The cited studies facilitate our understanding of the mechanisms that govern the antioxidative and antibiotic properties of the three classes of natural phenolic compounds—anthraquinones, potato phenolics, and tea molecules. It might be of interest to apply these molecular, cellular, and computational methods to define the anti-trichomonad properties of the seven anthraquinones evaluated in the present study. It would also be of interest compare anti-trichomonad and other biological effects of anthraquinone glycosides such as sennoside and rhein-8-gluoside (Figure 1) to the corresponding aglycones without the carbohydrate side chains [53].

3. Materials and Methods

3.1. Materials

Anthraquinone and six derivatives with different substituents on the aromatic ring were obtained from Sigma-Aldrich (St. Louis, MO, USA). Trichomonas vaginalis human strain G3 was from Patricia Johnson, University of California at Los Angeles, CA, USA, Tritrichomonas foetus feline strain D1 was from Lynette Corbeil at the University of California at San Diego, CA, USA, and feline Trichomonas foetus-like organism (strain C1) from Stanley Marks, University of California at Davis, School of Veterinary Medicine, CA, USA. The pathogenic and nonpathogenic bacteria and pathogenic fungi were obtained from the in-house United States of Agriculture (USDA) collection or from the American Type Culture Collection (ATCC, Manassas, VA, USA).

3.2. Methods

The powdered anthraquinones were used to determine their inhibitory activities against: (a) three parasitic trichomonad strains (human Trichomonas vaginalis G3, feline Tritrichomonas foetus-like C1, and bovine Tritrichomonas foetus D1); (b) four pathogenic bacteria (Salmonella enterica, Listeria monocytogenes, Staphylococcus aureus, and Bacillus cereus); (c) four nonpathogenic bacteria (E. coli K12 used as replacement for pathogenic E. coli, Lactobacillus acidophilus, Lactobacillus rhamnosus GG, and Lactobacillus reuteri); and (d) two pathogenic fungi (Aspergillus fumigatus and Candida albicans).

3.2.1. Stock Solutions of the Anthraquinone Powders

The powders were dissolved in dimethyl sulfoxide (DMSO) to either 100 mM (aloin and purpurin) or 10 mM (anthraquinone, anthrarufin, aloe-emodin, emodin, and chrysazin). Solutions were prepared fresh and vortexed immediately before use.

3.2.2. Trichomonad Growth Inhibition Assays

Cultures of G3 strain of T. vaginalis and T. foetus C1 and D1 strains of were grown and maintained in 11 mL of TYM Diamond medium of pH 6.2. Every 24 h, the cells from C1, D1, and G3 strains were passed by inoculating 1000 μL of cells into a new 15 mL conical tube containing 10 mL of TYM Diamond medium. Then, the cells were incubated for 24 h at 37 °C. Inhibitory screens were carried out as previously described [33,34,35]. These assays were incubated at 37 °C for 24 h before being counted using a hemocytometer. Percentage inhibitory activities were calculated relative to the dimethyl sulfoxide (DMSO control). Stock solutions were diluted in media and tested over a range of increasing concentrations. IC50 concentrations were calculated from using non-linear curve fitting on the GraphPad software (San Diego, CA, USA) and the predicted IC50 concentration was confirmed by re-testing. All screening trials were performed a minimum of three times on three separate days to a standard error of ≤0.10.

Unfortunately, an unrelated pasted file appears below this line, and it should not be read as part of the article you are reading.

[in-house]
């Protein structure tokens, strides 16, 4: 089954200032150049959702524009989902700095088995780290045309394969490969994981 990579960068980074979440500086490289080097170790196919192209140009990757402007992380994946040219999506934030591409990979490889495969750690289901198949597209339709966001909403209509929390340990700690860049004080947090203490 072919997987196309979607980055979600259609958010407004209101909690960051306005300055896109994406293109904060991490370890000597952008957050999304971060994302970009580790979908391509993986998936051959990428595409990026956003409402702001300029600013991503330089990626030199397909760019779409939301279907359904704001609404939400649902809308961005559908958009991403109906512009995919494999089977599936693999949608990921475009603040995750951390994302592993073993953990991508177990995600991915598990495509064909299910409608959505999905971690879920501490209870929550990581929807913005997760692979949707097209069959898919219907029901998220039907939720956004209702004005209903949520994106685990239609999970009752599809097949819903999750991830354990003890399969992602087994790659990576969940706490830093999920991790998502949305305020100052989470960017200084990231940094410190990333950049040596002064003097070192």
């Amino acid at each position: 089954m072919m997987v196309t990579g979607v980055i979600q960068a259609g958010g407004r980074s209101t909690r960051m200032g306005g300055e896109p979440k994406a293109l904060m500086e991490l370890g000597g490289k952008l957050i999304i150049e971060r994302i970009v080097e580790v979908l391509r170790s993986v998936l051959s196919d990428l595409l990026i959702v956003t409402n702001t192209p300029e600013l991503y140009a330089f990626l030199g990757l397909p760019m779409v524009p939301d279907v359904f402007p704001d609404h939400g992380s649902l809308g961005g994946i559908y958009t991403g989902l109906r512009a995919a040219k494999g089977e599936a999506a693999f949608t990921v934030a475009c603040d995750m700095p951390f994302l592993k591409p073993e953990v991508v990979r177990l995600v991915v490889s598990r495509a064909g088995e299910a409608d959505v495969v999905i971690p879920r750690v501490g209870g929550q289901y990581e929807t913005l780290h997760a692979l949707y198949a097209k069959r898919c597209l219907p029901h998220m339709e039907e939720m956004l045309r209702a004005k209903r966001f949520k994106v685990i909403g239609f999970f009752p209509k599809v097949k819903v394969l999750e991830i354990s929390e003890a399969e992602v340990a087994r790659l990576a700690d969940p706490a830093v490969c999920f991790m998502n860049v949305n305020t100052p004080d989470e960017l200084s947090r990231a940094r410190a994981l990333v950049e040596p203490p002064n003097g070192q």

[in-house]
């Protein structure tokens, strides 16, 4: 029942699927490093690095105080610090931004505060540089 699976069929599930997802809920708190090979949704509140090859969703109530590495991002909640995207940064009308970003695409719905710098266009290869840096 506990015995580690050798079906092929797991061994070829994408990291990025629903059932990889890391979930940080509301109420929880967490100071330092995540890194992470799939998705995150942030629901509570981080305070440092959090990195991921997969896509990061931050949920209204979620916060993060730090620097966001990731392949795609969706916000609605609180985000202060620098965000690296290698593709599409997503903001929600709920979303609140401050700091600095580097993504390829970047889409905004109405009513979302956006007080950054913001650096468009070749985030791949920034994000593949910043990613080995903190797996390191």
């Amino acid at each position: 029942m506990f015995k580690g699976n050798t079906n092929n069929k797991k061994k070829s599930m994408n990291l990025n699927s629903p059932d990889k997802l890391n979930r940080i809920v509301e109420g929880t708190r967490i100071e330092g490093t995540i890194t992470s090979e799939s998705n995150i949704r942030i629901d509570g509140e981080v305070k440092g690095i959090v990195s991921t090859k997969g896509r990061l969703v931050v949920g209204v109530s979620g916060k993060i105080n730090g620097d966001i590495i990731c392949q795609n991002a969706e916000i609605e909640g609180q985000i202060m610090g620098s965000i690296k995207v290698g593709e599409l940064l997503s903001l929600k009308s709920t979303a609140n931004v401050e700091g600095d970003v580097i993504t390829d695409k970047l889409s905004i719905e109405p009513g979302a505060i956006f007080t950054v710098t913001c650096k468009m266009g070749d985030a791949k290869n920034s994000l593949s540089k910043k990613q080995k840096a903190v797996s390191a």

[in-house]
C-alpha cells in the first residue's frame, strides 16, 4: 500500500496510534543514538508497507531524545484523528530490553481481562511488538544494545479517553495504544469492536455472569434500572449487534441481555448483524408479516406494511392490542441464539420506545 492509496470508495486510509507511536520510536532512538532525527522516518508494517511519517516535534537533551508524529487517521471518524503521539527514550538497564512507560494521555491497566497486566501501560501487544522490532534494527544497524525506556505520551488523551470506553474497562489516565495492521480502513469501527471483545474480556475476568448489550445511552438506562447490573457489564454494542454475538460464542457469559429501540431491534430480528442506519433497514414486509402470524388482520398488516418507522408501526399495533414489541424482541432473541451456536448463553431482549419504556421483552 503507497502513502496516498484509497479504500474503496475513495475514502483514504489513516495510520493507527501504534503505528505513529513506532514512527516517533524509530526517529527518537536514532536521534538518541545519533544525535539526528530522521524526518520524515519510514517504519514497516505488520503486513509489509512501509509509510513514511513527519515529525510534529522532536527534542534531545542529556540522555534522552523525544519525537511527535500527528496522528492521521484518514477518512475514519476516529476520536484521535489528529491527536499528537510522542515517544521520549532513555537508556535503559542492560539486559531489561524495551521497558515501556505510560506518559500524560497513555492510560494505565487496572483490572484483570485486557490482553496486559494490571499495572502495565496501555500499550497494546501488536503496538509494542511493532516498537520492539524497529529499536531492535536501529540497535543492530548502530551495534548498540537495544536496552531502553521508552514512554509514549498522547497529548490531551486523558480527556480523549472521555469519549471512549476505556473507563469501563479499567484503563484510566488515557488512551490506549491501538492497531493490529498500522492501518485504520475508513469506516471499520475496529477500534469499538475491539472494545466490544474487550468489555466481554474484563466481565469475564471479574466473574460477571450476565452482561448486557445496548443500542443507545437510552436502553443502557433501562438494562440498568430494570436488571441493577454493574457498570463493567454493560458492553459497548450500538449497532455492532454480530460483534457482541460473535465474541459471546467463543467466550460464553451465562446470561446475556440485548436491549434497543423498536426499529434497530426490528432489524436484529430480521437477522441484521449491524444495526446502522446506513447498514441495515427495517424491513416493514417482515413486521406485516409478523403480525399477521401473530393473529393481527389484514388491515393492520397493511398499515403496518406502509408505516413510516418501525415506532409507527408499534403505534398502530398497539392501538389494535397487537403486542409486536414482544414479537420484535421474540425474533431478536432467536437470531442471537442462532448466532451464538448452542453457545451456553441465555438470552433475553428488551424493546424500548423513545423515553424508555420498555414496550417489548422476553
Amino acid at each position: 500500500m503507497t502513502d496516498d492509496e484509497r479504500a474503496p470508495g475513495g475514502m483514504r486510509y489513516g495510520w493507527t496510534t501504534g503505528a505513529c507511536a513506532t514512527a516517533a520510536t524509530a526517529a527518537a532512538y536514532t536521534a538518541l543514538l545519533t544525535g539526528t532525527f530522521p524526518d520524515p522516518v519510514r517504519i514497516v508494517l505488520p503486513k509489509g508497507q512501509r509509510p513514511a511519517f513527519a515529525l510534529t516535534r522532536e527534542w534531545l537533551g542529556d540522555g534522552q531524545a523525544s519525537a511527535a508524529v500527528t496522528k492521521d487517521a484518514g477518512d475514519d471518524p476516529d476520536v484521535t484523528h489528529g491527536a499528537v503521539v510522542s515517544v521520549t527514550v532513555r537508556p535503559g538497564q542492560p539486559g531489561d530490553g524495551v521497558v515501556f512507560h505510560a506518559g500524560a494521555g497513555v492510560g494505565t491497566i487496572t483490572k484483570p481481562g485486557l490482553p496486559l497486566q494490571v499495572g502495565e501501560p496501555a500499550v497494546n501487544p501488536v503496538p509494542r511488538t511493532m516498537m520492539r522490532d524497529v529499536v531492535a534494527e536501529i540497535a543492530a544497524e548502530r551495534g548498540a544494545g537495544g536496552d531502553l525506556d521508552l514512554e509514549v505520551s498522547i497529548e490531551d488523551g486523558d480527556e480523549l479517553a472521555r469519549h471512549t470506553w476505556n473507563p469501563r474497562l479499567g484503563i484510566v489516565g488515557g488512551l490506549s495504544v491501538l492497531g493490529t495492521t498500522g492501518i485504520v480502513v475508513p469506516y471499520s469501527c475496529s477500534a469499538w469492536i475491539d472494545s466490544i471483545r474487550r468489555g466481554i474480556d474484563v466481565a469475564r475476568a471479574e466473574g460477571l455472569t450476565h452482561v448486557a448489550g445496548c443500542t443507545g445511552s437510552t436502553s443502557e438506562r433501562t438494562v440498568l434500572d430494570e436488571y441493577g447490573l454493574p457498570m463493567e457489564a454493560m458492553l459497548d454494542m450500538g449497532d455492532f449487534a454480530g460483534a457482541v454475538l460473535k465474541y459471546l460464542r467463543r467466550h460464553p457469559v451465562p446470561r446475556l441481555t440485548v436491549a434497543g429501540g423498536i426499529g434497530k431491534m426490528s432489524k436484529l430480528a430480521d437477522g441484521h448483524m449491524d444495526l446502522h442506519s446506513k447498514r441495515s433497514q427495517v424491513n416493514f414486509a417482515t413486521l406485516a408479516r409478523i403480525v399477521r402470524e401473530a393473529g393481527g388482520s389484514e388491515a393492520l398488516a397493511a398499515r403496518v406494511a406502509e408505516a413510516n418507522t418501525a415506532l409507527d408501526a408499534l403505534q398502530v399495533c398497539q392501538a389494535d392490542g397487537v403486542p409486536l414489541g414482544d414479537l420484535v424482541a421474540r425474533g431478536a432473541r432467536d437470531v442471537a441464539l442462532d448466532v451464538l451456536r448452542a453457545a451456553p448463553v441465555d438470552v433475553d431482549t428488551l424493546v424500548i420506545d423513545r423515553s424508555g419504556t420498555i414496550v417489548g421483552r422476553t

3.2.3. Bacterial and Fungal Screens with Anthraquinone Compounds

Anthraquinone derivatives were evaluated for their anti-bacterial in disc diffusion growth assays at 100 μM (aloin and purpurin) or 10 μM (anthraquinone, anthrarufin, aloe-emodin, emodin, and chrysazin) with the DMSO (negative control) diluted 1:1000 in media to have the same DMSO vehicle control concentration as the test powders. Positive controls for growth inhibition for the various bacteria were discs containing the following antibiotics: levofloxacin 5 μg, gentamicin 10 μg, and gentamicin 120 μg. None of the compounds had anti-bacterial activity at the concentrations tested. The antifungal activity of anthraquinone and its derivatives was examined in Aspergillus fumigatus AF293, a causative agent for invasive aspergillosis, and Candida albicans. Stock compounds were diluted to either 20 mM (aloin and purpurin) or 5 mM (anthraquinone, anthrarufin, aloe-emodin, emodin, and chrysazin) for fungi, respectively. DMSO was used as a negative vehicle control and 5 mM octyl-gallate was used for the positive control for growth of both fungi. In both A. fumigatus and C. albicans tests, 5 μL of anthraquinones were spotted onto the lawn of fungi (in duplicate), which were grown on Potato Dextrose Agar (PDA) or Yeast Peptone Dextrose (YPD; Bacto yeast extract 1%, Bacto peptone 2%, glucose 2%) (Millipore Sigma, St. Louis, MO, USA) for A. fumigatus or C. albicans, respectively. Fungi were incubated at 35 °C and the formation of zones of inhibition in millimeters (mm) were monitored at 24 and 48 h.

4. Conclusions

The evaluated test compounds were found to be active against the three parasitic protozoa; emodin also possessed antifungal activity against the yeast pathogen C. albicans. None of the compounds showed activity against pathogenic foodborne bacteria or lactobacilli. It seems, the nature and number of substituents on the anthraquinone ring were found to influence the wide-ranging relative potencies, as determined from IC50 values. In our previous study by Liu et al. [34], we reported on the IC50 values of the widely used drug metronidazole for each of the three trichomonads: T. vaginalis G3 = 0.72 µM; T. foetus C1 = 0.55 µM; T. foetus D1 = 0.49 µM. The data in Table 1 show that the corresponding values of aloe-emodin against the three trichomonads (IC50 = 0.6109, 1.41, and 2.47) are of the same order of magnitude as those of metronidazole. Because of high rates of clinical resistance to the widely used synthetic drug metronidazole mentioned earlier, new approaches are needed to complement the available therapeutic treatments [32]. The most active anthraquinone compounds, aloe-emodin and chrysazin for T. vaginalis (human) and chrysazin and aloe-emodin against both the farm and domestic animal trichomonads, merit further study to define their ability to ameliorate both trichomoniasis in rodents [16] and humans [54,55] and trichomoniasis in farm and domestic animal against nonresistant as well as resistant trichomonad strains. In vivo animal and human studies should determine the ratio of effective to toxic doses. Finally, the results of the present anti-trichomonad studies and the cited studies by other investigators on health benefits of anthraquinones suggest that that this class of natural compounds has the potential to ameliorate multiple diseases.